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stellartois
04-28-2008, 10:31 PM
Actually i have been trying to figure out like hell how i can manage to do the water effect that exists in this picture but heck I did'nt find an answer.

Anyone kind enough to pls tell me how this water/splash(dont know how to call it effect) on this picture can be created?

leigh
04-29-2008, 12:24 AM
It could have been done in a number of ways. The most straightforward way would be to take it from a photograph. Otherwise it also simply have been painted. It looks to me like a photo with a lot of contrast or some kind of dodge blending applied.

angel
04-29-2008, 03:30 PM
I agree with leigh... if all you need is a still image then comp it. Go to istockphoto.com there are hundreds of water splash pictures at super hi-res to be able to do this in no time.

If you need to do an animation then Realflow would be a good choice.

suztv
04-29-2008, 10:04 PM
If you are asking specifically how to subtract water or ice from an image then that is easy:

http://www.adobe.com/cfusion/exchange/index.cfm?event=extensionDetail&extid=1041701

I have also made an action for this if you are in a hurry...

http://www.adobe.com/cfusion/exchange/index.cfm?event=extensionDetail&extid=1041683

As with any tutorial - you will have to adjust items according to your needs. Every image is different and some may need to be tweaked in the "channels" before you will be able to extract a transparent image. To blend it in with your image, I would use a combination of modes, overlays, adjustment layers and my favorite - the smudge tool. :)

As far as water drops, ice or splashes - Istock is an excellent resource, but you might also try:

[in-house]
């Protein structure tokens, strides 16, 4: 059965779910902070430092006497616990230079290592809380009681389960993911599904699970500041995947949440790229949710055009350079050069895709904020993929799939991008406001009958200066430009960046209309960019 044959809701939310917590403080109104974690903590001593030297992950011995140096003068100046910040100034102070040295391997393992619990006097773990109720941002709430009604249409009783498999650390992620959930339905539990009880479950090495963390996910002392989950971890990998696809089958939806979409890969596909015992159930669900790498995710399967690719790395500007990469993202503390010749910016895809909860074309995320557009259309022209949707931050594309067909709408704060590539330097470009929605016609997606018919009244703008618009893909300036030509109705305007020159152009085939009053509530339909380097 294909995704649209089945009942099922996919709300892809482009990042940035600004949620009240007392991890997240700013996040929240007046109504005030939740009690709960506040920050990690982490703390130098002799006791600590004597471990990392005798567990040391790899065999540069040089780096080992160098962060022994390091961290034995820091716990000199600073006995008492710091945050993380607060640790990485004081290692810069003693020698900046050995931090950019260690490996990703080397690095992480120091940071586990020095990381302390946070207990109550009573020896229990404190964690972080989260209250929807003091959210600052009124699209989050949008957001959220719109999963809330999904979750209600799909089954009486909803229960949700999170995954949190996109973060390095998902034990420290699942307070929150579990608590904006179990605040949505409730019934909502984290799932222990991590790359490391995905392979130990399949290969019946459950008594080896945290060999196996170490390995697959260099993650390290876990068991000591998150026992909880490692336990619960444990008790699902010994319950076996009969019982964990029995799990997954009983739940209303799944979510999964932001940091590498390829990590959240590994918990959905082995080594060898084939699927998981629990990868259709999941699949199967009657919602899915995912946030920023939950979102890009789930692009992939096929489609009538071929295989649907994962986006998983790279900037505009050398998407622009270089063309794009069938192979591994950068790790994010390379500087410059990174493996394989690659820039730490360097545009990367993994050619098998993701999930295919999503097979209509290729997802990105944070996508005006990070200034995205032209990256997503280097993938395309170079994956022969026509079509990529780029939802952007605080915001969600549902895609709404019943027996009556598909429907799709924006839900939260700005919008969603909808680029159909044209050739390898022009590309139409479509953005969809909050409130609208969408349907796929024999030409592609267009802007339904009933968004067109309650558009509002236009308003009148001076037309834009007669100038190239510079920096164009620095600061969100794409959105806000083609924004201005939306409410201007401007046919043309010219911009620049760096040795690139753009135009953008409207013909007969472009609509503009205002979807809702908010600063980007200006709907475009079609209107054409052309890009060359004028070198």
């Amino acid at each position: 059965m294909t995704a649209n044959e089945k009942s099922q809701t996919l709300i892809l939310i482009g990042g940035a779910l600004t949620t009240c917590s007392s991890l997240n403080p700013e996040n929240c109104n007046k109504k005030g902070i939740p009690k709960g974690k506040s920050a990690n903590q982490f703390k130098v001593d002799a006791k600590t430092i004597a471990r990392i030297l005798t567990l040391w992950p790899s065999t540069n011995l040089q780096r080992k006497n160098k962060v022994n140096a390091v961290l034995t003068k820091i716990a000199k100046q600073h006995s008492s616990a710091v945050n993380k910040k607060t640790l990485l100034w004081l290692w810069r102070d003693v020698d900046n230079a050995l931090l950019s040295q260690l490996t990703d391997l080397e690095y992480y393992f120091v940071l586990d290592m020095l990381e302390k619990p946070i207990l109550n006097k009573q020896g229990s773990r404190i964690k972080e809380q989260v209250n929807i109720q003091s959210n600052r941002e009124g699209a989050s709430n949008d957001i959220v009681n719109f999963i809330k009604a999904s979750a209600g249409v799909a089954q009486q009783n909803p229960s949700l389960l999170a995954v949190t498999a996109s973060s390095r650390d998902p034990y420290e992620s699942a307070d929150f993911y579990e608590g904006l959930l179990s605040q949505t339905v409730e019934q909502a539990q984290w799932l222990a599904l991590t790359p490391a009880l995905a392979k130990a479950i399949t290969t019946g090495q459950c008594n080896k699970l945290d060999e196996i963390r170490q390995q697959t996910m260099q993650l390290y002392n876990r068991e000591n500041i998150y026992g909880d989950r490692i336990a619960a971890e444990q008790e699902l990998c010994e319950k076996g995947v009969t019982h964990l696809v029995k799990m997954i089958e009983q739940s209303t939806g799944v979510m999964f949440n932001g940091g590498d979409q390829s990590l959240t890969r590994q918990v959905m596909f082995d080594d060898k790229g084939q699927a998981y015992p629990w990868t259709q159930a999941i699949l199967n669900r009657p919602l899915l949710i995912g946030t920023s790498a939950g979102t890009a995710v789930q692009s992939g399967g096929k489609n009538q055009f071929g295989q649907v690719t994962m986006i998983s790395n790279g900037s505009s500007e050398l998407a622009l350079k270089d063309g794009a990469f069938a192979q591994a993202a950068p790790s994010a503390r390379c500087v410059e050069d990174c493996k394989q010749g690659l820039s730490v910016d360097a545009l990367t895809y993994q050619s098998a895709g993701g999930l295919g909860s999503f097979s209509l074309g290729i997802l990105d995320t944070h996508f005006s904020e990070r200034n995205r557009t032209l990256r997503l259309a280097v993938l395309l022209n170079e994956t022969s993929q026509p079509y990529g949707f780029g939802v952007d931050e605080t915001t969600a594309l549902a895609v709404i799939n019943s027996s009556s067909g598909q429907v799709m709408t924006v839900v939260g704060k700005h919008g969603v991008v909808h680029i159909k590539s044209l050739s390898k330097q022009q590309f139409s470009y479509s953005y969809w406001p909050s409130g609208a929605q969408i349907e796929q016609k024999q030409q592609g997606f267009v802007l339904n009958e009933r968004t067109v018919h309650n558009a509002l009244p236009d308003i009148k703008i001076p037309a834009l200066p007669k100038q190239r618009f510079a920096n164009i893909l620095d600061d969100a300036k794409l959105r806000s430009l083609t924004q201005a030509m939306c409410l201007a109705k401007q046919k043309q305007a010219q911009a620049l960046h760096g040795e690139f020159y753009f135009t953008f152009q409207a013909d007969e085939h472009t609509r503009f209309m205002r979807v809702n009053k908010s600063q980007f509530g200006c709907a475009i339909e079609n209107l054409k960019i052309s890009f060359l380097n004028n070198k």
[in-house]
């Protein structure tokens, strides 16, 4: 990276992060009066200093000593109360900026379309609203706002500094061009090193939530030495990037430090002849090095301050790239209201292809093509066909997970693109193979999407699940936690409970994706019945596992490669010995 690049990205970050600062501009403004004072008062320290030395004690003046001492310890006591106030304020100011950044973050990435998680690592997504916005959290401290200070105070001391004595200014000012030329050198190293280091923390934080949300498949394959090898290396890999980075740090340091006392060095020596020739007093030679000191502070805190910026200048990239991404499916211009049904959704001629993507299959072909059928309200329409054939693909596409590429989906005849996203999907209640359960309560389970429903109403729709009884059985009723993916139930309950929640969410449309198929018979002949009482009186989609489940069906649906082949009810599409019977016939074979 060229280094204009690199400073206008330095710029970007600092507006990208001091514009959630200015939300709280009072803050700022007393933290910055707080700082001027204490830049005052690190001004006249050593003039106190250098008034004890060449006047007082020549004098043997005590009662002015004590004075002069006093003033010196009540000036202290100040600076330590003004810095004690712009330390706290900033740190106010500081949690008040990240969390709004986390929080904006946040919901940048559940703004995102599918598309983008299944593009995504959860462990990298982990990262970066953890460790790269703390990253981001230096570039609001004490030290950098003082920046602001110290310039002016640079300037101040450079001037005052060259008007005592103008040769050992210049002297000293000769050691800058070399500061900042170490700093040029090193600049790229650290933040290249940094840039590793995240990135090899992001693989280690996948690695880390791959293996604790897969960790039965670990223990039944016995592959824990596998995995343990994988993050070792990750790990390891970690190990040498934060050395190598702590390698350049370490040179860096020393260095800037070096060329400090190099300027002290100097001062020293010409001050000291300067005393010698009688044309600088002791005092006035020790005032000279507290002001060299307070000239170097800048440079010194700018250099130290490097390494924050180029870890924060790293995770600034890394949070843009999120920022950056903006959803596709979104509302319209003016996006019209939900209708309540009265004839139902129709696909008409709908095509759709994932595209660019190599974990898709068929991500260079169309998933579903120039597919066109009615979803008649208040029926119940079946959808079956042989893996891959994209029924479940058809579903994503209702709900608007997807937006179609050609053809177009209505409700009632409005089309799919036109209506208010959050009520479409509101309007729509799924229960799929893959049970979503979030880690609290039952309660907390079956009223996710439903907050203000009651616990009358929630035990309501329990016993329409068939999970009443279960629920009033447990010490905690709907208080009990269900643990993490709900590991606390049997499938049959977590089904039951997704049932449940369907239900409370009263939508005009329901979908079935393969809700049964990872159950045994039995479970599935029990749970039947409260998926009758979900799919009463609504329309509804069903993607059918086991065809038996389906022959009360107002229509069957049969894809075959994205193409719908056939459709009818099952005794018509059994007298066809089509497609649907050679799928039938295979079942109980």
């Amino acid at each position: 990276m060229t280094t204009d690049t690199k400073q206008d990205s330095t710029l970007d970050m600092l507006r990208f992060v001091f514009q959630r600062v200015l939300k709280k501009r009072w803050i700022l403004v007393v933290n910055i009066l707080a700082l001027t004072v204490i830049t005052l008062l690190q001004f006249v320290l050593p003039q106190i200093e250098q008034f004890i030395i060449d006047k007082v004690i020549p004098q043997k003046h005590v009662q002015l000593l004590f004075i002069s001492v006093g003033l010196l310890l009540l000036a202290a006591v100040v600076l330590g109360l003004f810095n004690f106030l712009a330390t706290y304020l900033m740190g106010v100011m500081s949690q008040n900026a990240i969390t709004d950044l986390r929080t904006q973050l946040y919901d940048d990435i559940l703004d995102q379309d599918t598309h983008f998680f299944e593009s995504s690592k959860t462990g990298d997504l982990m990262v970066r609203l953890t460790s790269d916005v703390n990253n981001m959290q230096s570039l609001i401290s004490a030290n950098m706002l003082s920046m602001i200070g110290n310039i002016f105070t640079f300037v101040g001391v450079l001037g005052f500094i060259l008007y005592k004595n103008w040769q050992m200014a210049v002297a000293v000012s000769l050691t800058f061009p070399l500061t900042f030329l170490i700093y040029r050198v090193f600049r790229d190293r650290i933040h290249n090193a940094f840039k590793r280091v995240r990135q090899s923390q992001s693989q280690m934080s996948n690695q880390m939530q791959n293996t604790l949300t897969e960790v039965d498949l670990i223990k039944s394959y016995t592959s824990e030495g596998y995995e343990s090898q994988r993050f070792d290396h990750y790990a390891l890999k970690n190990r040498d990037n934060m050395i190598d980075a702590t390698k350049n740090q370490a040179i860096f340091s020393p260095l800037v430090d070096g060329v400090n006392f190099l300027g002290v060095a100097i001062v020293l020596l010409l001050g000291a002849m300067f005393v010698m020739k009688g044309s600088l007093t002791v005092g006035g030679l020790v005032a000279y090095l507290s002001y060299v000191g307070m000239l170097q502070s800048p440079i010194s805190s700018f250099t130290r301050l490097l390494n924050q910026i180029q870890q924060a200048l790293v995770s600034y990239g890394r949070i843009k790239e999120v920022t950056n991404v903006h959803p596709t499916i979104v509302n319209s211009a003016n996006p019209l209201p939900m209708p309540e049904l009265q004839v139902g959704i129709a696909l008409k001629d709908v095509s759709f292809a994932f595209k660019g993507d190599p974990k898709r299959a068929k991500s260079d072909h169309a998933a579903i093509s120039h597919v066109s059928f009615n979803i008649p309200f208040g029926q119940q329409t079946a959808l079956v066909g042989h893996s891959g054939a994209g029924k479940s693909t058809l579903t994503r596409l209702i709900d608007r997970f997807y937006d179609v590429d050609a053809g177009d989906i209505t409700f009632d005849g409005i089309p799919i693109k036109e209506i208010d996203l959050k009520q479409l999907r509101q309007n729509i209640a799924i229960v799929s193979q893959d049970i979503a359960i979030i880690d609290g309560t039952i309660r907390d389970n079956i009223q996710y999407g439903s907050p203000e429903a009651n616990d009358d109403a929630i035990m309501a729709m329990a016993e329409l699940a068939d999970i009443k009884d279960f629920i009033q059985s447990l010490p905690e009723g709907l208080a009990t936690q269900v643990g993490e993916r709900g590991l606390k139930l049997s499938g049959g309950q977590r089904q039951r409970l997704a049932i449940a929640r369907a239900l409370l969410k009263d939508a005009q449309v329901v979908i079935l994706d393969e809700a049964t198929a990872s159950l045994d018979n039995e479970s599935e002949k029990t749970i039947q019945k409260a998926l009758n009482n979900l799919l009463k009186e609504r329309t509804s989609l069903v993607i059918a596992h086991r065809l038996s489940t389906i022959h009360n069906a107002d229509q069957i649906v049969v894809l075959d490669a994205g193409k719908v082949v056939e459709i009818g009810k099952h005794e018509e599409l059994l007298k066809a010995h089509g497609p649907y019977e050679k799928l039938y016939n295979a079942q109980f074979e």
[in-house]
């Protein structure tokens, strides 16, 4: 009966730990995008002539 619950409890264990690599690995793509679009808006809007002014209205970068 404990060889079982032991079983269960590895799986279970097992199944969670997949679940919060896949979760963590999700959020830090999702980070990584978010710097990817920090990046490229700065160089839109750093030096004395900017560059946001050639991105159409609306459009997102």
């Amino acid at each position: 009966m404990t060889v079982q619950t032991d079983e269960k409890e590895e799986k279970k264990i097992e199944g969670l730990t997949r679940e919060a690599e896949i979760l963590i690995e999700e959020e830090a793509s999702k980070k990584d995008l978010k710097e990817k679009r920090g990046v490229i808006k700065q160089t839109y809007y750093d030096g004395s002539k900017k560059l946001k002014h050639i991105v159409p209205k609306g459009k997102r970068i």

www.dreamstime.com (http://www.dreamstime.com) - like istock

www.sxc.hu (http://www.sxc.hu) - most of these are free but to be safe ask permission if you are using it for commercial purposes

www.morguefiles.com (http://www.morguefiles.com) - same as above

www.stockxpert.com (http://www.stockxpert.com)
http://snapvillage.com
http://www.shutterstock.com/

Realflow is nice but it is quite expensive... I would suggest looking into alternatives if you are on a budget. I honestly do not know of a fluid or particle simulation for photoshop - only AfterEffects seems to garner that kind of attention. Doesn't hurt to google though.

BlueGekko
05-02-2008, 11:08 AM
Hi
If I was doing this I would look at using layer styles to get a quick and consistant result.
I've not got time to type out how to do it now but have a look at this tut that should point you in the right direction.
http://www.photoshopsupport.com/tutorials/cb/water-drops.html

Hope it helps.
BG :thumbsup:



Actually i have been trying to figure out like hell how i can manage to do the water effect that exists in this picture but heck I did'nt find an answer.

Anyone kind enough to pls tell me how this water/splash(dont know how to call it effect) on this picture can be created?

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05-02-2008, 11:08 AM
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